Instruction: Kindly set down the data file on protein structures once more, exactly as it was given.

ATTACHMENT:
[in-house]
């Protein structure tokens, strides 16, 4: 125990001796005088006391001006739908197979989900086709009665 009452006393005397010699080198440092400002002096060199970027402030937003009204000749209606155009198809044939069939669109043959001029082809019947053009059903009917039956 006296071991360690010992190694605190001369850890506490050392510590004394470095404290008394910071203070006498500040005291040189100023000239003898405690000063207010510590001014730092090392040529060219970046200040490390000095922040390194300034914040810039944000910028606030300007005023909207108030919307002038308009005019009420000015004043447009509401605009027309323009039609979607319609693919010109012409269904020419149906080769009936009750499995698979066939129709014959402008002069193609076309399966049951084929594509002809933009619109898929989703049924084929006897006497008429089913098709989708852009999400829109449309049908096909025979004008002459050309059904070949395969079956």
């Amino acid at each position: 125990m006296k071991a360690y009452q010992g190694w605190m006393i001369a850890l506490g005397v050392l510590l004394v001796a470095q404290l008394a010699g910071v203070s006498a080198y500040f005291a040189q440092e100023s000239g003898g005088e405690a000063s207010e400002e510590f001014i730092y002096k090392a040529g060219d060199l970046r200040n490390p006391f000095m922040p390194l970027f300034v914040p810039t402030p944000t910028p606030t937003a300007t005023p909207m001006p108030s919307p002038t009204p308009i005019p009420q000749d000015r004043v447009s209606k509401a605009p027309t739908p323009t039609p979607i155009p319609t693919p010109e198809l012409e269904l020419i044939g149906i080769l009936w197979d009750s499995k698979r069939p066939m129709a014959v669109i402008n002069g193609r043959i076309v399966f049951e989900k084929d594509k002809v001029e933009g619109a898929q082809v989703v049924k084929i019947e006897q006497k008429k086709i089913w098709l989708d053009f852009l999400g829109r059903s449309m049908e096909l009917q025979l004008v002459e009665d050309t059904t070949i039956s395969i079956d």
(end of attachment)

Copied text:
[in-house]
């Protein structure tokens, strides 16, 4: 125990001796005088006391001006739908197979989900086709009665 009452006393005397010699080198440092400002002096060199970027402030937003009204000749209606155009198809044939069939669109043959001029082809019947053009059903009917039956 006296071991360690010992190694605190001369850890506490050392510590004394470095404290008394910071203070006498500040005291040189100023000239003898405690000063207010510590001014730092090392040529060219970046200040490390000095922040390194300034914040810039944000910028606030300007005023909207108030919307002038308009005019009420000015004043447009509401605009027309323009039609979607319609693919010109012409269904020419149906080769009936009750499995698979066939129709014959402008002069193609076309399966049951084929594509002809933009619109898929989703049924084929006897006497008429089913098709989708852009999400829109449309049908096909025979004008002459050309059904070949395969079956």
């Amino acid at each position: 125990m006296k071991a360690y009452q010992g190694w605190m006393i001369a850890l506490g005397v050392l510590l004394v001796a470095q404290l008394a010699g910071v203070s006498a080198y500040f005291a040189q440092e100023s000239g003898g005088e405690a000063s207010e400002e510590f001014i730092y002096k090392a040529g060219d060199l970046r200040n490390p006391f000095m922040p390194l970027f300034v914040p810039t402030p944000t910028p606030t937003a300007t005023p909207m001006p108030s919307p002038t009204p308009i005019p009420q000749d000015r004043v447009s209606k509401a605009p027309t739908p323009t039609p979607i155009p319609t693919p010109e198809l012409e269904l020419i044939g149906i080769l009936w197979d009750s499995k698979r069939p066939m129709a014959v669109i402008n002069g193609r043959i076309v399966f049951e989900k084929d594509k002809v001029e933009g619109a898929q082809v989703v049924k084929i019947e006897q006497k008429k086709i089913w098709l989708d053009f852009l999400g829109r059903s449309m049908e096909l009917q025979l004008v002459e009665d050309t059904t070949i039956s395969i079956d």